Metal fillings in your mouth are harmless, UW study finds

A pioneering UW study confirms that metal dental fillings are safe, but critics still aren't satisfied.

More than 100 million people in the U.S. have toxic metal permanently implanted in their teeth—and if you're over age 30, there's a good chance you're one of them. Dental amalgam, which most people know as their metal-colored "silver fillings," is approximately 50 percent mercury.

Yet according to Dentistry Associate Dean Tim DeRouen, people don’t need to worry about their fillings; the mercury in your mouth won’t harm you. DeRouen is the lead author of a study published in the journal of the American Medical Association last year, which compared 253 children who had amalgam fillings with 254 children who had mercury-free fillings. It found that amalgam had no harmful effects.

Not everyone is persuaded by the study’s results. Some organizations that want to end the use of mercury in dentistry have criticized the study’s design and maintain that amalgam is dangerous. But DeRouen says the science is clear. “I think this pretty much settles the question as far as the average response of most kids,” he says. “The average kid who gets an amalgam filling is not at any higher risk of neurodevelopmental problems or neurobehavioral problems than kids who don’t.” Since children are thought to be more sensitive to the effects of mercury due to their still-developing brains and bodies, the implication is that adults can breathe easier about their fillings too.

To make dental amalgam, elemental mercury—a liquid at room temperature—is mixed with an alloy powder containing silver and small amounts of other metals such as copper, tin and zinc. When this mixture is placed in a damaged tooth, it hardens quickly into a tough, long-lasting shield against decay. For much of the last 150 years, amalgam has been the most commonly used material for repairing cavities in teeth—and also the subject of periodic debate.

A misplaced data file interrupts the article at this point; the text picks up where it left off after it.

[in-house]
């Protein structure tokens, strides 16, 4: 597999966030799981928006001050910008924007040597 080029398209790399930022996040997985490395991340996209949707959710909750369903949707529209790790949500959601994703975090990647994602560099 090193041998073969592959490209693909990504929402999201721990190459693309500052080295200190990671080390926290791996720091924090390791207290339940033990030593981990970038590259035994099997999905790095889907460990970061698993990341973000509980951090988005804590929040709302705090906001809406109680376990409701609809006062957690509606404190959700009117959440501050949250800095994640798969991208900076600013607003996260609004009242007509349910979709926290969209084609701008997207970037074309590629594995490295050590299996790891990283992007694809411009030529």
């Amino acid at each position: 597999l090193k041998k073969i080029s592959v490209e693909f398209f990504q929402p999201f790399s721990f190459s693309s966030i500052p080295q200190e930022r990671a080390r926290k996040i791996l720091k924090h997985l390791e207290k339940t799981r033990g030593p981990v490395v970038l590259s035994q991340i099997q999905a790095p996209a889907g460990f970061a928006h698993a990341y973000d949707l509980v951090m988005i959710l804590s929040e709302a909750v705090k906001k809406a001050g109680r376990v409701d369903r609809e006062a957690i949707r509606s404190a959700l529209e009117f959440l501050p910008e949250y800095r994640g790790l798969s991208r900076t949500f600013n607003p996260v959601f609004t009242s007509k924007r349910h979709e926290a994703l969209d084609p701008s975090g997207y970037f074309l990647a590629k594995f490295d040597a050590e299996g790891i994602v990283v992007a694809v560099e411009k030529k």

The results of a study by Oral Medicine and Epidemiology Professor Michael Martin (left) and Dentistry Associate Dean Timothy DeRouen drew fire from opponents of dental fillings made with mercury. Photo by Kathy Sauber.

The current round of controversy was sparked in the late 1970s and 1980s, when highly sensitive technologies revealed that amalgam fillings—long believed to be chemically inert once they had hardened in the mouth—actually release small amounts of mercury vapor whenever a person chews or brushes their teeth. Videos of this process are dramatic, showing a sinister-looking smoke rising from the surface of molars. Some of this mercury vapor is absorbed by the lungs; studies have shown a direct relationship between the number of amalgam fillings and the level of mercury in a person’s blood, urine and tissues.

At high doses, mercury can cause a slew of neurological effects such as tremors, anxiety, personality changes, and loss of muscle control, memory or coordination. It also damages the kidneys, digestive system and other organs throughout the body. However, the amount of mercury vapor released by fillings is extremely small, about 5 to 9 micrograms per day, depending on the number of fillings you have and what you’re chewing. Anti-amalgam groups say mercury is so toxic that even these miniscule amounts—a microgram is a millionth of a gram—are dangerous. They blame dental mercury for autism, multiple sclerosis, Alzheimer’s disease, immunological problems and a host of other ills.